The form_tag :action => :create will generate HTML for a form. When the form is submitted it will call the create action to process the form. Everything between the do and the end is part of the form, i.e. the labels, fields, submit button, and any other HTML in the form.

The code for the create action to process the form will be in app/controllers/logins_controller.rb:

class LoginsController < ApplicationController

skip_before_filter :check_token

def create
 Basecamp.establish_connection!('', params[:user], params[:password], true)
 session[:token] = Basecamp.get_token
 redirect_to session[:original_url]


First of all we have to tell LoginsController not to call the check_token before filter, otherwise we'd just end up in an endless loop.

The Basecamp.establish_connection! line is logging in to Basescamp with the user and password we gave in the form. Ruby will put the parameters from the form in the hash params when calling the controller action, so params[:user] and params[:password] will contain the user and password fields from the form.

Once we've logged in, we get the API token for the user and store it as session[:token] so we can use it from then on the rest of our app. Finally we redirect back to the page we originally tried to access, which we had stored in session[:original_url].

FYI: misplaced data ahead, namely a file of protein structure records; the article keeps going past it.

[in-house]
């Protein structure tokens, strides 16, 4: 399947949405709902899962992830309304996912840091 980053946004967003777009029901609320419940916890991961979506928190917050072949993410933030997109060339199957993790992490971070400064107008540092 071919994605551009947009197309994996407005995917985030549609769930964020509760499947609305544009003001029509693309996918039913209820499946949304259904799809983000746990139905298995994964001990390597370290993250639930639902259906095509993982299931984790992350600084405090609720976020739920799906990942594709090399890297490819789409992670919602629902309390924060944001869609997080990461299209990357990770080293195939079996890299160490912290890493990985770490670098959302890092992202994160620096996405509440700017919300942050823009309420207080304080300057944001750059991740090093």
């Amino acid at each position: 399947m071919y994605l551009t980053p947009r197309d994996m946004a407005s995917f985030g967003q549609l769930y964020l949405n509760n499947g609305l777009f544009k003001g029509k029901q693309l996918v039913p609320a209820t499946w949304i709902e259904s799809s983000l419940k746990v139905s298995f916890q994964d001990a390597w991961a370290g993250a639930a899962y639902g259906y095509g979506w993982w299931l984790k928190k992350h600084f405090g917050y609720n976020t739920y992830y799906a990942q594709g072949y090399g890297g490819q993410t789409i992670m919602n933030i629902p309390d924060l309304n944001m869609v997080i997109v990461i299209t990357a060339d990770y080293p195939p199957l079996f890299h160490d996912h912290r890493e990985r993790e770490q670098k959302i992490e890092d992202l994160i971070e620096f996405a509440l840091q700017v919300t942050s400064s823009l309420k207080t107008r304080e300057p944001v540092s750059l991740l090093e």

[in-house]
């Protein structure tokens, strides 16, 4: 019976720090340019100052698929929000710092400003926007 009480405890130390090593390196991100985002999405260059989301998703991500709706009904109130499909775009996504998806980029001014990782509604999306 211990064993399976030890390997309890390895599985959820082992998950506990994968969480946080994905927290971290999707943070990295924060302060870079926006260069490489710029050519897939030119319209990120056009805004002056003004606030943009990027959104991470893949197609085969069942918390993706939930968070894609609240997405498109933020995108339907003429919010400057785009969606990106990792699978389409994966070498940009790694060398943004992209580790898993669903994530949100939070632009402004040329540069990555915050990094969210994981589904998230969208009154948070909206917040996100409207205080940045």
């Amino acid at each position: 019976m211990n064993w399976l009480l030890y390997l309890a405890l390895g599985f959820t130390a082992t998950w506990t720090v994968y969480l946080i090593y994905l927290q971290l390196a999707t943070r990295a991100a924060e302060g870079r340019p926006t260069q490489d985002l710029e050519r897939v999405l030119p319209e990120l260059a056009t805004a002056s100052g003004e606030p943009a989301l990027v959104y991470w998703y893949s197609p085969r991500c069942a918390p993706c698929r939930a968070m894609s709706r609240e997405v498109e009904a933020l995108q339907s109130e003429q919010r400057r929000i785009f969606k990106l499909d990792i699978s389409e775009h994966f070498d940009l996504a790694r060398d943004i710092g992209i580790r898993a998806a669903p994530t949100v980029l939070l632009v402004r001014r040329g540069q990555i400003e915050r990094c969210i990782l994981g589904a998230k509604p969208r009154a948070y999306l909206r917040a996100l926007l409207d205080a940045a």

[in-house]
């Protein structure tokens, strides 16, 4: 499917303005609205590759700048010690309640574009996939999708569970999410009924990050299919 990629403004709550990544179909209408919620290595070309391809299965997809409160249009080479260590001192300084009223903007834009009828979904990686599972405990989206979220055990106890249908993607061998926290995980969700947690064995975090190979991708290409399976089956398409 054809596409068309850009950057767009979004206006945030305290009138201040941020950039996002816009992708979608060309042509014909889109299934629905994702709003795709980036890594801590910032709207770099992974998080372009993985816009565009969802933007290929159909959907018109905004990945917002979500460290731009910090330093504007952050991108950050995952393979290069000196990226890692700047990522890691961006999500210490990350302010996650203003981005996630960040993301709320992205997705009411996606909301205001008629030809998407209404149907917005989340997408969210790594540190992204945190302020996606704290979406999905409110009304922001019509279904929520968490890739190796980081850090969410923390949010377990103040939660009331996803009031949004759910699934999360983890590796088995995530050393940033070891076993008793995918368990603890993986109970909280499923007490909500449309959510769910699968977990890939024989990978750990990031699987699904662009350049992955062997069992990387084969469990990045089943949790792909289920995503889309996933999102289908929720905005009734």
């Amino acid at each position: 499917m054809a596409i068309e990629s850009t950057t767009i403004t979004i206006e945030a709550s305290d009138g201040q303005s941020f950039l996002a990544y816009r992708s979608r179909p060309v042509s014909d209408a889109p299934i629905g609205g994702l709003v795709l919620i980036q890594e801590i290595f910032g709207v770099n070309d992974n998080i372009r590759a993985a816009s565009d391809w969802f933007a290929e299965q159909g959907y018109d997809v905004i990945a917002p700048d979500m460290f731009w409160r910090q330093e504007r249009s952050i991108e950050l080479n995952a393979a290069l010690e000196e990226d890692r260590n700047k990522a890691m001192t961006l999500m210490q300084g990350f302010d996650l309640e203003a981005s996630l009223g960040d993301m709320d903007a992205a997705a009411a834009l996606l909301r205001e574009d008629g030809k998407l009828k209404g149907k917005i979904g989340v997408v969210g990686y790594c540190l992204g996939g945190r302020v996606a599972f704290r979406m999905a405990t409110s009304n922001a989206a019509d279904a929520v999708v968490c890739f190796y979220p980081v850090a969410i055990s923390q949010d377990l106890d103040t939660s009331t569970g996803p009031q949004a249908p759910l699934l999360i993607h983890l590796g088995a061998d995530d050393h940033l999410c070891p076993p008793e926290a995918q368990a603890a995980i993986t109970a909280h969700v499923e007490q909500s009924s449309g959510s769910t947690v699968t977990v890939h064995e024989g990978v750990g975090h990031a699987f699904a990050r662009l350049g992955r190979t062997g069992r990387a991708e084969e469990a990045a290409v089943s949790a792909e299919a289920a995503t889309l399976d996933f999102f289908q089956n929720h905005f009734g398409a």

Now that we have our API token, there's one more thing we have to do, which is to modify the projects controller to use the stored token, i.e.:

class ProjectsController < ApplicationController

def index
 Basecamp.establish_connection!('', session[:token], 'X', true)
 @projects = Basecamp::Project.find(:all)


Is Anything Missing?

Going back and looking at the logins controller and view, it looks like new has a view template but no controller action, and create has a controller action but no view template. Is that right?

Well taking create first, at the end of the controller it does a redirect back to the saved URL, so it never actually has to display a page of its own.

On the other hand, new doesn't need to do anything other than to just display the form. As a controller action renders the corresponding template by default, we don't need to specify anything in the controller. We could have an action in the controller that just looks like this:

def new

but Rails actually lets us leave even that out. This is another case of convention over configuration.

Trying it Out

Rails 3 Update: You will also need to add resources :logins to config/routes.rb.

If you now navigate in your browser to http://localhost:3000/projects (don't forget to run script/server if it isn't already running), you should get redirected to the login form. You can now log in an see your projects.

What happens though if you get your username and password wrong. Try it and see what happens...

That wasn't very pretty was it, we just get some cryptic error messages and a stack trace. What we would really like to see is a friendly error message, and to go back to the login form to try again. Well that's going to be the subject of my next post.